The Ten Commandments may soon, by decree, be posted on public school walls. Burnt into wood or graven as images in stone, or merely inked, they will contribute to American moral security. Soft-headed liberals react by pointing out how many Americans are left out by such government endorsements of a particular faith. Many schools have Muslim majorities. Their first "pillar"—"there is no God but Allah"—does not match the first "commandment"—Yahweh's "thou shalt have no other gods before me." And they will further point out that posting the Ten Commandments forces theism on Buddhists and monotheism on Hindus. Expect to hear from humanists and all those other people who don't really belong. Even most Jews will be nervous about this governmental sanction of their Law, ripped out of context. But they are only about 2 percent of us.
Those bleeding hearts waste little time noticing the diversity of interpretation among the Christian majority. Catholics and Lutherans will insist on their own numbering—we Lutherans chop the anticoveting commandments in two. Will schools use our numbering where we are in the majority?
Let's get to even nicer points of theology. Who worries about Lutheran consciences, or the distortion of Lutheran teaching that is implied by inscribing the image of the commandments on the classroom wall?
You see, we 8.6 million Lutherans in the U.S. believe—it is one of our "fundamentals"—that there is a distinction between God's law, codified in the two tables of the Ten Commandments, and the gospel, seen and heard in Jesus Christ. "The law always accuses us and thus always shows us an angry God" (Ap. IV, 295). The law is "the thunder-bolt by means of which God with one blow destroys both open sinners and false saints" (S.A. III, iii, 2). As for the Sabbath commandment, "The Holy Scriptures have abrogated the Sabbath and teach that after the revelation of the Gospel all ceremonies of the old law may be omitted" (A.C. XXVIII, 59).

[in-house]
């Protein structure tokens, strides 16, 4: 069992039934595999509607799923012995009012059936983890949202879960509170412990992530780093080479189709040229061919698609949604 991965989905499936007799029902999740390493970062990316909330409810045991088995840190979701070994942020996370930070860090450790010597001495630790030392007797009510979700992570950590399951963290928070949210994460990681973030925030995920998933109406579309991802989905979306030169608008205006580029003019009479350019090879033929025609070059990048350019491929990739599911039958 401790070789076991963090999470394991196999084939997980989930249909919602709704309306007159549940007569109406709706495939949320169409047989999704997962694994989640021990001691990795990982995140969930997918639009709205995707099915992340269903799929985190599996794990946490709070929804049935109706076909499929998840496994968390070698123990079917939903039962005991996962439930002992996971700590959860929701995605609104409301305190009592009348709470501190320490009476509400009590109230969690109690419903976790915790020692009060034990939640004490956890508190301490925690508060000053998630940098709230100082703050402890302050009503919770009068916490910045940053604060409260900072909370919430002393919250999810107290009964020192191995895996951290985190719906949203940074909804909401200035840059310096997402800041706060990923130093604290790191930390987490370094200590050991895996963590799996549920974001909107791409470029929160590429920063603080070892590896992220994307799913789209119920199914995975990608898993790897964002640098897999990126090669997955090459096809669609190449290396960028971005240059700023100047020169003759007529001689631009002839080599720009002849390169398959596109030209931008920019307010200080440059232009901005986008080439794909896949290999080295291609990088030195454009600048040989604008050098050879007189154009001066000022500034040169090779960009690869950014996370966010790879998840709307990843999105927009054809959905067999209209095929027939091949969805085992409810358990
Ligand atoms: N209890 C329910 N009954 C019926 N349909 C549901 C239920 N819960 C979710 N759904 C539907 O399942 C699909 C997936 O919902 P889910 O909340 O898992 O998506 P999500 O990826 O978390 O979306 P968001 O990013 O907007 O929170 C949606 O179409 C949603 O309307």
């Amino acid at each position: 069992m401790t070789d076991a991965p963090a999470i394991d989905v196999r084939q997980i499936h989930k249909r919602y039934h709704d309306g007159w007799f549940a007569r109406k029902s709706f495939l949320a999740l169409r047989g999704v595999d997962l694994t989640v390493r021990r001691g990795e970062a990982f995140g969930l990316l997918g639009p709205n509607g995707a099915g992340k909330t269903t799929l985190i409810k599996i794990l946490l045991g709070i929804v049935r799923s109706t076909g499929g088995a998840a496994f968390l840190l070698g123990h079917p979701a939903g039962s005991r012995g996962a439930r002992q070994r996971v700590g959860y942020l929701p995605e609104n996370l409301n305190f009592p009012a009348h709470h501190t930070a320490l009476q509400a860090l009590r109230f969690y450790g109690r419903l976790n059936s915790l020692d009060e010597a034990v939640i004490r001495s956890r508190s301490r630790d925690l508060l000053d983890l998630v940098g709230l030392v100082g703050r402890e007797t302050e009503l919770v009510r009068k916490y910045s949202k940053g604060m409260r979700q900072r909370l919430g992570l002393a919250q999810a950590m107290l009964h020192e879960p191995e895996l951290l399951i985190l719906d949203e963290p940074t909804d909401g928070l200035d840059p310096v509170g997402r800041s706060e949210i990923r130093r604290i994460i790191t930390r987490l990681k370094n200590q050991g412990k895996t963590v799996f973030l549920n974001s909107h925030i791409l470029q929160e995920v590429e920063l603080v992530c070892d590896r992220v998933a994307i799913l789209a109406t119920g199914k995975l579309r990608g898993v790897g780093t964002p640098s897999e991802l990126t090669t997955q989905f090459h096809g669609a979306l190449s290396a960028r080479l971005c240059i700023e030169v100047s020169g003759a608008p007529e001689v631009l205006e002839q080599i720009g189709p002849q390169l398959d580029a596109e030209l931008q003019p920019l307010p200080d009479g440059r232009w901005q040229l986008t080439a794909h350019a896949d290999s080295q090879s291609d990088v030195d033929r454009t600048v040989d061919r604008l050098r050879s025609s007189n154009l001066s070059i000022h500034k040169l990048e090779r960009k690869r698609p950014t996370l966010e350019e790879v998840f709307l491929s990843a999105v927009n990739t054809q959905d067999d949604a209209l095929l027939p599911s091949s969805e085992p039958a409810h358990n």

Should we go along with the House bill and give children the law of God without the gospel? Listen to Lutherans interpret law and gospel: "Some, who hate the law because it forbids what they desire to do and commands what they are unwilling to do, are made worse thereby . . ." (S.A. III, ii, 2). "Others become blind and presumptuous, imagining that they can and do keep the law by their own powers. . . . Hypocrites and false saints are produced in this way" (S.A. III, ii, 3). "The law shows only God's wrath and sternness; the law accuses us and shows how God wants to punish sin so terribly with both temporal and eternal punishment" (Ap. IV, 295). "But where the law exercises its office alone, without the addition of the Gospel, there is only death and hell . . ." (S.A. III, iii, 7).
The A.C., Ap. and S.A. refer to the Augsburg Confession, the Apology to the Confession, and Luther's Schmalkald Articles. Don't try to keep them straight. Just remember that by posting the Ten Commandments without also posting the gospel of Jesus Christ, the government is—in the eyes of the second-largest body in the Western church—accusing children, showing them an angry God, a destroyer, and, if they have normal desires but no gospel, they will be made worse, blind, presumptuous, hypocritical, false, accused, bound for death and hell.
Of course, we Lutherans may be wrong about law and gospel. But we do, or should, or did have rights of conscience to persist in our error.